512 History of Wake Forest College
splendid symmetry of character, in which, in a setting of exquisite
culture, we beheld every social virtue and every Christian grace.
Her marriage to Dr. Charles E. Taylor, on September 11, 1873, thus
brought to Wake Forest one whose life was to prove a benediction to
all that should come under its influence. Sacred memories served to
cement quickly the ties that bound her to the place. Here her revered
father had been educated, and hence had recently gone forth with his
diploma a greatly gifted brother.
To her husband, both as a professor in the College and afterwards
as its able and zealous president, the sympathy of her ardent but
gentle nature and her nice appreciation of the character and
significance of his work were a fountain of strength. And when the
exacting and multiplying professional cares were added to those of a
growing family the gravity of these cares was deftly veiled by the rare
and unostentatious wisdom of the wife.
The center of her beautiful Christian home, she diffused there an
atmosphere of love and light that will abide as the sweetest legacy she
could have bequeathed to her loved companions and the dear children,
who she justly regarded as the insignia of a divinely favored mother-
Scores and hundreds of those who have been students of the
College will always affectionately remember her gracious hospitality
and her warm and tender sympathy.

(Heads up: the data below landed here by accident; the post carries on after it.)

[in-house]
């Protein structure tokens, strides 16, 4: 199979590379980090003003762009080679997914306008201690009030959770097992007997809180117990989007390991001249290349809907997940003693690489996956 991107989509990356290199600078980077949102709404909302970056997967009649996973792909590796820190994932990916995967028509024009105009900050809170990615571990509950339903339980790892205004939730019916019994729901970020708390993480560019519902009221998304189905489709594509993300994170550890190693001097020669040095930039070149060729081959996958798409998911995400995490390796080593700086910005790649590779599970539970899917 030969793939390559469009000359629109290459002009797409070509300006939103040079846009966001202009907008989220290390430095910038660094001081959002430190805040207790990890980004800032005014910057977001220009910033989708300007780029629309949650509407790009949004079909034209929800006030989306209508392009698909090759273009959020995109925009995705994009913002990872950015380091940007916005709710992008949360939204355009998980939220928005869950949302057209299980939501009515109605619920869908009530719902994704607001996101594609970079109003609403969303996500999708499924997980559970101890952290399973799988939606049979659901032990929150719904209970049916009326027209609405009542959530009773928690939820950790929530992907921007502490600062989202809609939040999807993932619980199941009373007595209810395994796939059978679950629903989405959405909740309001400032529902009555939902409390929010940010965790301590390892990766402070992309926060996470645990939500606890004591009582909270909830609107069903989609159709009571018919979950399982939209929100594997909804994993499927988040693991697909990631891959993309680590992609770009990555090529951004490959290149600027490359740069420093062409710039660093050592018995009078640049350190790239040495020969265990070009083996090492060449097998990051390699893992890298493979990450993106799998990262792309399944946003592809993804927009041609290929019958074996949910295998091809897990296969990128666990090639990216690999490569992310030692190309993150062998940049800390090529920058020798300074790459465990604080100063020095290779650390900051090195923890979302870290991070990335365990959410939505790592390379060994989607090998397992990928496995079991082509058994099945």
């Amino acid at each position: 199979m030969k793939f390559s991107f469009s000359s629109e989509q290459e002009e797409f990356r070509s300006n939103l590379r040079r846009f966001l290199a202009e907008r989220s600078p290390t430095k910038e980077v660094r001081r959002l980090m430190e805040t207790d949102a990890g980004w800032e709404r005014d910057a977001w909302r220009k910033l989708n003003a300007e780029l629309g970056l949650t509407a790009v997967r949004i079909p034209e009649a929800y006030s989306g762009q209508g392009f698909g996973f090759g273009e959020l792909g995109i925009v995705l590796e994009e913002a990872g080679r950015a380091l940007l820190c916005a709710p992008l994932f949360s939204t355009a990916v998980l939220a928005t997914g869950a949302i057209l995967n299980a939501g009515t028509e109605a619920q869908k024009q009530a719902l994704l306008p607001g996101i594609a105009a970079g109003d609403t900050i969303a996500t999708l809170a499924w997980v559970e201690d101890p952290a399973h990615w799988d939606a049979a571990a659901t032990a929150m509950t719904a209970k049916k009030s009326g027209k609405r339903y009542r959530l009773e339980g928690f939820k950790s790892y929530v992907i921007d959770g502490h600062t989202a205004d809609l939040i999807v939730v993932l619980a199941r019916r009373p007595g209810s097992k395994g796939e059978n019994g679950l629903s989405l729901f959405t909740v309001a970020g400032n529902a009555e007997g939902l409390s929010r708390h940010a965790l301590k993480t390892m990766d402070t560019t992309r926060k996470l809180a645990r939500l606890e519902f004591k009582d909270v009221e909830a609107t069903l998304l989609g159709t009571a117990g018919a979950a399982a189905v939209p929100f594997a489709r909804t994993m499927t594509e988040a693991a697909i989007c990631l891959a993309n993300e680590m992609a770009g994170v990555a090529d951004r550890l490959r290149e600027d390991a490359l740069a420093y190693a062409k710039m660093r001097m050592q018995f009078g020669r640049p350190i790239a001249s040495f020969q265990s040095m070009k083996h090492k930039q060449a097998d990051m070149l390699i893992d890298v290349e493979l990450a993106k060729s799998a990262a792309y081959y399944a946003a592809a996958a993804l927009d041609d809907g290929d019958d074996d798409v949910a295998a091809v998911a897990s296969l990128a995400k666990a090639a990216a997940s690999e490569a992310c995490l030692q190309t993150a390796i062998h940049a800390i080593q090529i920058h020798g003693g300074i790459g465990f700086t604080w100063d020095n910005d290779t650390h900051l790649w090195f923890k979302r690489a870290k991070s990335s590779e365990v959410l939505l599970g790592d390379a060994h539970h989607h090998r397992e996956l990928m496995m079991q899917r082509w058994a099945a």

In all Christian work her heart was most fervently enlisted. The
needs of the perishing in heathen lands pressed heavily on her heart,
but never in such a manner as to obscure from view the distress and
suffering and sin of those around her. She strove to cultivate a proper
Christian spirit towards the colored people and to commend to others
the importance of so doing. In her these people possessed a true and
most valuable friend.
(Sketch by G. W. Paschal, in Biblical Recorder, May 30, 1917)
Mrs. Mary Elizabeth Simmons died on April 13, 1917, at the home
of her son, President Thomas J. Simmons of Brenau College, Gaines-
ville, Georgia. She was in her eighty-fourth year, having been born on
September 2, 1833. Her career was so long and vitally connected with
Wake Forest College and her influence on the college community and
many generations of students so great and good as to be worthy of the
fullest recognition.
Mrs. Simmons was the only daughter of a Warren County family
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